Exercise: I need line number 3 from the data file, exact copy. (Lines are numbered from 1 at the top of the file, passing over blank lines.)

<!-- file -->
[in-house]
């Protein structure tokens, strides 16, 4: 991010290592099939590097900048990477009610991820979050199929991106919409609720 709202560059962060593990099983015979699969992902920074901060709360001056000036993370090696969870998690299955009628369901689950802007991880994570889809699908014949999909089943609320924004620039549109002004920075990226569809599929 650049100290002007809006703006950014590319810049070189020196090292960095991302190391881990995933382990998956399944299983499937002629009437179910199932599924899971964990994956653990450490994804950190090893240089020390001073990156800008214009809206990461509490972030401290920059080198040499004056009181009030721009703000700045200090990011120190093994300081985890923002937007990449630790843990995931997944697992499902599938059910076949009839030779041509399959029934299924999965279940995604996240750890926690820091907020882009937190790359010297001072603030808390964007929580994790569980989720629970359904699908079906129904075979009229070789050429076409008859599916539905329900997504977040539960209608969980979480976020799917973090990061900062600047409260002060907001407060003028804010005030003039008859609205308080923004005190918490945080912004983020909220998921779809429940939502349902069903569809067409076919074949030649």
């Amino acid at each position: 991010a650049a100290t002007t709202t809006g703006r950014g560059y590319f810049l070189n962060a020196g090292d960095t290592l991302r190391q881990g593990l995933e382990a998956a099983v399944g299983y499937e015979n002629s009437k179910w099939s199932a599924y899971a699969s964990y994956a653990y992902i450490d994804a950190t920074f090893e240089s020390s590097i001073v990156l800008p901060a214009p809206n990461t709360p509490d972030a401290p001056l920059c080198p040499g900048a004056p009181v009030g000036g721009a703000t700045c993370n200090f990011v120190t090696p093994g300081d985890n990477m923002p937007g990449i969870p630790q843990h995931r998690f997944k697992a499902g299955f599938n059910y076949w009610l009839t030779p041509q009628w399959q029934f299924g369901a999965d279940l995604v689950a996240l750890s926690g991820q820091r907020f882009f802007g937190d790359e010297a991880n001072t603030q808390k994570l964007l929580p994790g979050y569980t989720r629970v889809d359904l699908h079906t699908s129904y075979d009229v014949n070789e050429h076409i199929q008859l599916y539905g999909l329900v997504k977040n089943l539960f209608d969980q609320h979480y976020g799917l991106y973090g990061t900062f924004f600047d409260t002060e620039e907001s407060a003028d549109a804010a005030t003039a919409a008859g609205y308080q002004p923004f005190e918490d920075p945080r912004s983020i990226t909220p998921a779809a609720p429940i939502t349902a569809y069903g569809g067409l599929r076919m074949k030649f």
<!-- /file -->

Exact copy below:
């Amino acid at each position: 991010a650049a100290t002007t709202t809006g703006r950014g560059y590319f810049l070189n962060a020196g090292d960095t290592l991302r190391q881990g593990l995933e382990a998956a099983v399944g299983y499937e015979n002629s009437k179910w099939s199932a599924y899971a699969s964990y994956a653990y992902i450490d994804a950190t920074f090893e240089s020390s590097i001073v990156l800008p901060a214009p809206n990461t709360p509490d972030a401290p001056l920059c080198p040499g900048a004056p009181v009030g000036g721009a703000t700045c993370n200090f990011v120190t090696p093994g300081d985890n990477m923002p937007g990449i969870p630790q843990h995931r998690f997944k697992a499902g299955f599938n059910y076949w009610l009839t030779p041509q009628w399959q029934f299924g369901a999965d279940l995604v689950a996240l750890s926690g991820q820091r907020f882009f802007g937190d790359e010297a991880n001072t603030q808390k994570l964007l929580p994790g979050y569980t989720r629970v889809d359904l699908h079906t699908s129904y075979d009229v014949n070789e050429h076409i199929q008859l599916y539905g999909l329900v997504k977040n089943l539960f209608d969980q609320h979480y976020g799917l991106y973090g990061t900062f924004f600047d409260t002060e620039e907001s407060a003028d549109a804010a005030t003039a919409a008859g609205y308080q002004p923004f005190e918490d920075p945080r912004s983020i990226t909220p998921a779809a609720p429940i939502t349902a569809y069903g569809g067409l599929r076919m074949k030649f």